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Dr Seuss’ books
California dreaming

San Diego is distilled California—palm trees and storeyed Spanish mission architecture. It’s so leisured it doesn’t even feel the need to compete. To get home each night we drive slowly along the sunset length of Del Mar beach where even in the spring chill there are always a few surfers riding the Pacific roll.

San Diego is also a military depot. As you make the first right turn out of the American Eagle plane, a sign tells it straight: ‘The Free, The Proud, THE MARINES.’ This is the town from which President George W. Bush launched his triumphant trip from shore to deck of the troop-laden aircraft carrier moored in San Diego Bay. ‘Boy, did that cost some,’ say our bemused American hosts. Many of the yachts in San Diego Bay fly a yellow ribbon from their masts. In a good wind they flutter like acid sunbeams.

On the campus of the University of California at San Diego (UCSD), one of the long chain of state-funded and, to Australian eyes, wealthy West Coast universities, the handbill signs are what you might expect. ‘Civil Rights in America: USA PATRIOT ACT. Guest speaker: Salam al-Marayati, Muslim Public Affairs Council.’ ‘ONE WORLD ONE FUTURE WITHOUT WAR. Keynote speaker, Chalmers Johnson, on US Foreign Policy.’ But another tattered yellow handbill asks, rather desperately, ‘Can you afford an attorney?’ And in the eucalyptus grove (there are gums everywhere—very disorienting for an Australian) between the student centre and the faculty buildings, there are two miniature American flags tied on to a gum sapling above a sign, ‘Fallen American Heroes’, with a forlorn typed list of names like tear-off labels.

San Diego has one of the world’s most famous zoos—every creature imaginable and a few you hadn’t thought of. When UCSD went looking for a mascot some decades back they almost settled on the koala. California is bear country but the koala is still seriously weird here. It’s so small. It’s so cute. It doesn’t eat people. In the zoo it just sits on a low branch right opposite the entrance turnstiles and munches—leaves. Can’t you see it denatured into duffle bags, furry slippers and bear mouse pads? Fortunately, the campus had a sun god festival one year—Mexico is just a trolley ride from downtown San Diego—and the fiery Aztec deity caught on instead of our modest marsupial. So now there is a 14-foot fibreglass bird-god, with gold leaf crest and white wings, installed on top of a 15-foot vine-covered arch on a manicured lawn plumb in the centre of the university. The sculpture, by Niki de Saint Phalle, is part of UCSD’s serious art collection, but there is more than a touch of Disney in Sunbird’s half-toucan, half-roadrunner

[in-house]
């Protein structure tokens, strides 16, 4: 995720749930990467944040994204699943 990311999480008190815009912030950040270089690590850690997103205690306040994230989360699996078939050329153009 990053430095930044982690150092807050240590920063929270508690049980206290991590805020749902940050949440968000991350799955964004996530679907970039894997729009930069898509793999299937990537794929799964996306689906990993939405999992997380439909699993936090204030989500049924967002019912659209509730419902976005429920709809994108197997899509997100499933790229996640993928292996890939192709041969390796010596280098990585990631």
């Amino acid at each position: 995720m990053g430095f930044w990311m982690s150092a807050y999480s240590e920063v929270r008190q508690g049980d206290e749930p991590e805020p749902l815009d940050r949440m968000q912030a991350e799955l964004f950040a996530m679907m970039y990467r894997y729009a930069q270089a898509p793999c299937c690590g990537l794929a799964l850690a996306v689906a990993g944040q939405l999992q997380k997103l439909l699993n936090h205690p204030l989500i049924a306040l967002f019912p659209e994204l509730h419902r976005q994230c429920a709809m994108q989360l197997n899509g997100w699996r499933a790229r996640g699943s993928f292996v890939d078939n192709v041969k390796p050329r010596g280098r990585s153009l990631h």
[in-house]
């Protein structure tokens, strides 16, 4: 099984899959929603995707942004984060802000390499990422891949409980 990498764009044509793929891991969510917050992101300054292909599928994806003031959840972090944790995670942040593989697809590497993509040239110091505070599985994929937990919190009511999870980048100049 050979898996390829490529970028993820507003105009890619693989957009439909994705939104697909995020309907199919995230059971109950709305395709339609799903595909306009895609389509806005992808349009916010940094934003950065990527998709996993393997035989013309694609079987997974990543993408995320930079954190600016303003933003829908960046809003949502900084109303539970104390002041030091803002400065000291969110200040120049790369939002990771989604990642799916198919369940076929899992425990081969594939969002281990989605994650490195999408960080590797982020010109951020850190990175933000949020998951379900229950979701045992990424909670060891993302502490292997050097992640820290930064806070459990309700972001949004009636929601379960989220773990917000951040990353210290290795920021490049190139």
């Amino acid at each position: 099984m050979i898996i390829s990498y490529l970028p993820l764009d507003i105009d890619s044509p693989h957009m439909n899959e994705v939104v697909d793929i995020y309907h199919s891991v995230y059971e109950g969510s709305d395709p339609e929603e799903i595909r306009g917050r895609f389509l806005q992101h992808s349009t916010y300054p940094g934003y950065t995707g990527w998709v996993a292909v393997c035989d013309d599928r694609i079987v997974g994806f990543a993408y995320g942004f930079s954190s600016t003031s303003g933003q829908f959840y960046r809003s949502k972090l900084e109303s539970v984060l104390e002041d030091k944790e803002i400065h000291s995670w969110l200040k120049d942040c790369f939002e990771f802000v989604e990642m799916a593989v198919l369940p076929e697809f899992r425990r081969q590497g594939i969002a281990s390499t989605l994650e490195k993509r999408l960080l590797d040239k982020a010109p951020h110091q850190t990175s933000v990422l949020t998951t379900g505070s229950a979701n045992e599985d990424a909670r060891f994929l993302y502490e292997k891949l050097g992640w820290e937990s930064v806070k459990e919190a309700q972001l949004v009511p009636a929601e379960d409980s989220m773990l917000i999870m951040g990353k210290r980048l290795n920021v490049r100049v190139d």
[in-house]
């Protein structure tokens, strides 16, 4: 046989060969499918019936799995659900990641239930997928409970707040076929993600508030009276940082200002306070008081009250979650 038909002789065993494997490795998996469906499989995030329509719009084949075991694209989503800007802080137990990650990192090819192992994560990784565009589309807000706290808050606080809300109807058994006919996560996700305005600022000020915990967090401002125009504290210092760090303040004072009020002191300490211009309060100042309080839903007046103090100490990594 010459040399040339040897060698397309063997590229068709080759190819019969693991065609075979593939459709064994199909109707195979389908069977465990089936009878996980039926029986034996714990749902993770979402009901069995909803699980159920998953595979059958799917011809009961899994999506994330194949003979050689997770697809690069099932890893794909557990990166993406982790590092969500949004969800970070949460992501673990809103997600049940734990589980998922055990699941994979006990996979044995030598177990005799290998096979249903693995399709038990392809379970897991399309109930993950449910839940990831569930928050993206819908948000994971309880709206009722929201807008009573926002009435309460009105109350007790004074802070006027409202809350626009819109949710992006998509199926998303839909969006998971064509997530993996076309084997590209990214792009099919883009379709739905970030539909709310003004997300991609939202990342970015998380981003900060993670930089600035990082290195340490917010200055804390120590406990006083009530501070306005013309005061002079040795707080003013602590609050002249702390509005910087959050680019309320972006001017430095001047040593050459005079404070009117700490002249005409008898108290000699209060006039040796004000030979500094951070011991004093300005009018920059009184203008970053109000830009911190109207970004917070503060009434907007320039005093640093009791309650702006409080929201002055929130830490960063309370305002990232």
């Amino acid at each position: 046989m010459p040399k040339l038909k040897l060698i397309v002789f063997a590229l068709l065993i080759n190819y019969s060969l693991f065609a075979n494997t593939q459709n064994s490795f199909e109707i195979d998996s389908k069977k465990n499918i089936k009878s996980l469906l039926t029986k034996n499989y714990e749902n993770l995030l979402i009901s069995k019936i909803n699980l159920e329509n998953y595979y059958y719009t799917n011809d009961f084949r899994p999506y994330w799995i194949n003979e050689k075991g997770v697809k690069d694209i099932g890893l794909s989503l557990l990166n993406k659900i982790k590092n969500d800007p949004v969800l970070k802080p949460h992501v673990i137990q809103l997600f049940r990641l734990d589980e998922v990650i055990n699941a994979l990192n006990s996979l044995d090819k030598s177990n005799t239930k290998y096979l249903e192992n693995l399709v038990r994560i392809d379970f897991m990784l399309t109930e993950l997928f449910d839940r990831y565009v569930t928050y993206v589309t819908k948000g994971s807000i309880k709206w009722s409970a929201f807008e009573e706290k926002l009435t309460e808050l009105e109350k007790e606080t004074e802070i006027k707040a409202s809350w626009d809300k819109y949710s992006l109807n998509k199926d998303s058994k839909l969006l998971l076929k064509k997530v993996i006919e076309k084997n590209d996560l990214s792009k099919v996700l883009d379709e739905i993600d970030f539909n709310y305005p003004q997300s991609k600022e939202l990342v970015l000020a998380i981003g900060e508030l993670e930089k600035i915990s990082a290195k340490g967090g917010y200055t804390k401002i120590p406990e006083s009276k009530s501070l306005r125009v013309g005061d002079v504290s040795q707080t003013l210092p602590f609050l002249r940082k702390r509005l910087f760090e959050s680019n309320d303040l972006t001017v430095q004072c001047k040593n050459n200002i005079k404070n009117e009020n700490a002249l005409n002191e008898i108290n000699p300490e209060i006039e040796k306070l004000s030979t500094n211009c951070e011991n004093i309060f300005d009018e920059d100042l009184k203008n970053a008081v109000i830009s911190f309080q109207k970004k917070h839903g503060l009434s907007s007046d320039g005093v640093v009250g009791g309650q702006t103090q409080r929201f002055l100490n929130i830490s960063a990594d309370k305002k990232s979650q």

visage. The students dress him to fit the prevailing mood. He’s been Sony Walkbird (complete with earplugs) and Rambird. In the climate of the moment, the huge AK47 hanging from his white wings looks more prescient than satirical.

The library at UCSD is a huge concrete diamond on stilts. ‘We get to hire it out to movie companies as the mother ship’, our companion informs us. He’s from New York, and rather wry about California. We have to find out for ourselves that the library was funded in part by the proceeds of Dr Seuss books. America is full of ironies. This is a state-funded university, resourced beyond the dreams of any Australian institution, and here too the private funds flow. Money begets money.

Our New York friend doesn’t read the West Coast papers, he tells us. What need? You can get the national edition of The New York Times every day. We read everything—when in San Diego, etc.—including USA Today, and the copy of the Alamo Christian Ministries World Newsletter that is tucked under our windscreen. Pastor Tony Alamo expends even more words on his revelations of the universal Roman conspiracy than The New York Times does on its four-broadsheet-page confession of the sins of Jayson Blair, the young African-American journalist who let down journalism’s and the Times’ side by faking copy.

Pastor Tony labours his point a little: